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By Brock Wilbur · March 12, 2012
There is very little to say on the subject of Sound of Noise, as there is very little said in Sound of Noise.
The Swedish film by directors Ola Simonsson and Johannes Stjärne Nilsson was released in 2010, and just now makes its way to America. Thank goodness it has, because Sound of Noise is one of the most madcap, joyous cinema experiences imaginable, and I urge you all to track it down post-haste.
A group of six anarchist drummers plan to perform an original/illegal concept art piece entitled "Music for One City and Six Drummers," and the only man who can end their reign of musical terror is a tone-deaf police detective, who is also falling in love with their band leader.
Let's take a moment to appreciate that log-line. It's a talking unicorn away from being a Bjork wet dream. If she ever thinks about sex? Or sleeps?
In one of the opening sequences, we meet band leader Sanna Persson (Sanna Persson) who is driving a van with a metronome on the dash next to her, and a full drum set and drummer behind her. Magnus (Magnus Börjeson) accompanies her drive, building to raucous crescendos as she accelerates, simplifying to subtle vamps as she takes stricter control, soundtracking the inevitable police chase, and ending it by suddenly tossing the entire kit out the back of the truck at the pursuing motorcycle. It's a perfect introduction to the heightened stylized reality that Sound of Noise occupies so comfortably.
The policeman/narrator is Amadeus Warnebring (Bengt Nilsson), whose disability is drawn to the forefront, due to every member of his family for generations being a famous musician. He, on the other hand, is physically pained by the presence of any music, and would vastly prefer a world of total silence.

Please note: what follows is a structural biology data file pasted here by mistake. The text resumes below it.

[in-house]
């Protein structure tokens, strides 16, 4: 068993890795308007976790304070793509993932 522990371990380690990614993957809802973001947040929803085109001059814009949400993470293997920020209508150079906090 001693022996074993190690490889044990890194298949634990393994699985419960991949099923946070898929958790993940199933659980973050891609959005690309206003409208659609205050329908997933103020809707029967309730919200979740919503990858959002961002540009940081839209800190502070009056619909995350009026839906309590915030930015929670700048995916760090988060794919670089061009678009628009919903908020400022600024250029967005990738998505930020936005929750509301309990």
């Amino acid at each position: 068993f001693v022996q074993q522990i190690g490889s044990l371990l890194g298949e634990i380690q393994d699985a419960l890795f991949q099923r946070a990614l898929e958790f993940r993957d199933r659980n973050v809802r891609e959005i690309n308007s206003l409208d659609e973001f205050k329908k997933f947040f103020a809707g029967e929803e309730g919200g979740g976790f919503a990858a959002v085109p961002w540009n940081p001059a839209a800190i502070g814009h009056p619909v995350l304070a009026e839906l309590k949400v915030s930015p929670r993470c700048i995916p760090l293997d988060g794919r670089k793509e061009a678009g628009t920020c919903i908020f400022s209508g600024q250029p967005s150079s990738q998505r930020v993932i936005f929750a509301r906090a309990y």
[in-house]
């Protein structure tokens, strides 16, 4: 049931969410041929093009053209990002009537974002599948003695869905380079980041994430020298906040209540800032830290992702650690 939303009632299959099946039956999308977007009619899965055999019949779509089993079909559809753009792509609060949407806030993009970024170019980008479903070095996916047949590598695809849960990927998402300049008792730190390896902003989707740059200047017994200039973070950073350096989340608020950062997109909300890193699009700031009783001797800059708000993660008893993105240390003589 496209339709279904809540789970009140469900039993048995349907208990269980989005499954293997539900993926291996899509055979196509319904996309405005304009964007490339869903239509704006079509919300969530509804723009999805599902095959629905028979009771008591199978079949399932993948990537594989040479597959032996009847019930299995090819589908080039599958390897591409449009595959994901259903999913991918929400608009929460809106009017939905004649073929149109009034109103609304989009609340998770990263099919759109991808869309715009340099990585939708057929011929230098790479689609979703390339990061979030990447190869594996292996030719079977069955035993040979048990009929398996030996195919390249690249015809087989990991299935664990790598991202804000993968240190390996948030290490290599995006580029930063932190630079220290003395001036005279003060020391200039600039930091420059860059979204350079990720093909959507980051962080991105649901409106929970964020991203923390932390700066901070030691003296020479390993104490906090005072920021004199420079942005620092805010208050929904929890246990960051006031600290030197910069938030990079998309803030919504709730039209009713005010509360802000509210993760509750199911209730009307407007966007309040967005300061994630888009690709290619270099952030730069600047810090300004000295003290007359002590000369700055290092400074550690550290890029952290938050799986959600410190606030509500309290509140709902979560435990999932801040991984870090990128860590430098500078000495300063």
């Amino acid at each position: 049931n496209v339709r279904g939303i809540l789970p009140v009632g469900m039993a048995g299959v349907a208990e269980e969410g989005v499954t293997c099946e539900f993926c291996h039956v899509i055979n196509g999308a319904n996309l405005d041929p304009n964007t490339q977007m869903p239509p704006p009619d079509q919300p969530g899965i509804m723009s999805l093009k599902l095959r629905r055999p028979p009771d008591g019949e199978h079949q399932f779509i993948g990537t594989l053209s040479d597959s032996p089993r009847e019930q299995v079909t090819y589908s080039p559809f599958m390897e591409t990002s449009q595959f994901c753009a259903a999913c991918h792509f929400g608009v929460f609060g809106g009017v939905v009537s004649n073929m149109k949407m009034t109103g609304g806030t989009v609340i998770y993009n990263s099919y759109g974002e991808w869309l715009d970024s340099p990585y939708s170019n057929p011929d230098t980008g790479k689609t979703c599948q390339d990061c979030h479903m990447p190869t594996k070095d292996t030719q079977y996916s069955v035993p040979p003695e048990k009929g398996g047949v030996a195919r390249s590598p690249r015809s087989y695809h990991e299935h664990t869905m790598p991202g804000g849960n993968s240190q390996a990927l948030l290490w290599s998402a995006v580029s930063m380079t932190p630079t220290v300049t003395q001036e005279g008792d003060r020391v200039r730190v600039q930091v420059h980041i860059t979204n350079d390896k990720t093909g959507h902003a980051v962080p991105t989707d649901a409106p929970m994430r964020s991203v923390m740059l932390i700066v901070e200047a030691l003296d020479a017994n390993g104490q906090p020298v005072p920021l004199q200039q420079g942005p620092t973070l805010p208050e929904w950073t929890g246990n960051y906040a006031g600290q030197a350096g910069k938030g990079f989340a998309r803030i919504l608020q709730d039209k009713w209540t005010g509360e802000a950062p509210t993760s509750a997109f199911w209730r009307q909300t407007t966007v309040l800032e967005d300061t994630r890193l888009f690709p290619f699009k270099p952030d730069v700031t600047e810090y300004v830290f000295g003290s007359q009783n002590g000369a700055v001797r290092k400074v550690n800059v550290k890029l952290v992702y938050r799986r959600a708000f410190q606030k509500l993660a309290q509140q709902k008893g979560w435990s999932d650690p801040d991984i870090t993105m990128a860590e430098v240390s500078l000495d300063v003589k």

As Sanna aims to bring Magnus' masterwork to life, they enlist the additional four percussionists required, poaching them Blues Brothers style from the awkward day jobs: entertainment in a retirement village, experimental gay disco backing band, timpani in the philharmonic (where each piece contains exactly one note for the kettle drums to play), and in the case of the electronic drummer, recovery from a Tesla coil accident.
Their 24-hour performance involves raids on four distinct locations and the accompanying movements. "Doctor, Give Me Gas In My Ass" sets things in motion, as the kidnap a famous hospital patient and perform an operating room symphony, involving the electronic beeps of each device, knocking around tubes, hydraulics, pumps, knives, and even the attack the man's body. It was probably a poor decision to drop his heart rate to a steady 120 beats-per-minute for metronome purposes, because he nearly dies.
Amadeus arrives to these crime scenes with a mix of anticipations; both in the pursuit of his new romantic interest, but also the odd magic by which any object, or person, that this group performs music upon is forever rendered silent to him. Joyous selective muting. A wonderful respite for him from his nightly visits to family concertos, which can leave him decimated on the ground or even bleeding from the ears. But will he be driven mad by the terrible audio of the world around him, before he can save his city from "artistic salvation"?
Sound of Noise takes longer than it should to hit a stride, but it consistently escalates not only the fun quotient but the rapture of found music and impressive talent behind it. It seamlessly blends a narrative of terrorist crime spree with both weighty artistic endeavor but also a light touch. It's Heat if Val Kilmer were a graduate of Stomp!, going so far as to even include a scene where the band, in ski masks, breaks into a bank wielding their metronome as a weapon and shouting, "This is a gig!"
It's exactly the kind of movie that we stopped making in the late 90's, so I'm grateful someone outsourced it to Sweden. Sound of Noise is anything but, and a glee-inducing reminder of the power of both cinema and pure imagination, that culminates in my favorite cinematic moment of the year.
Go. Now. Find it.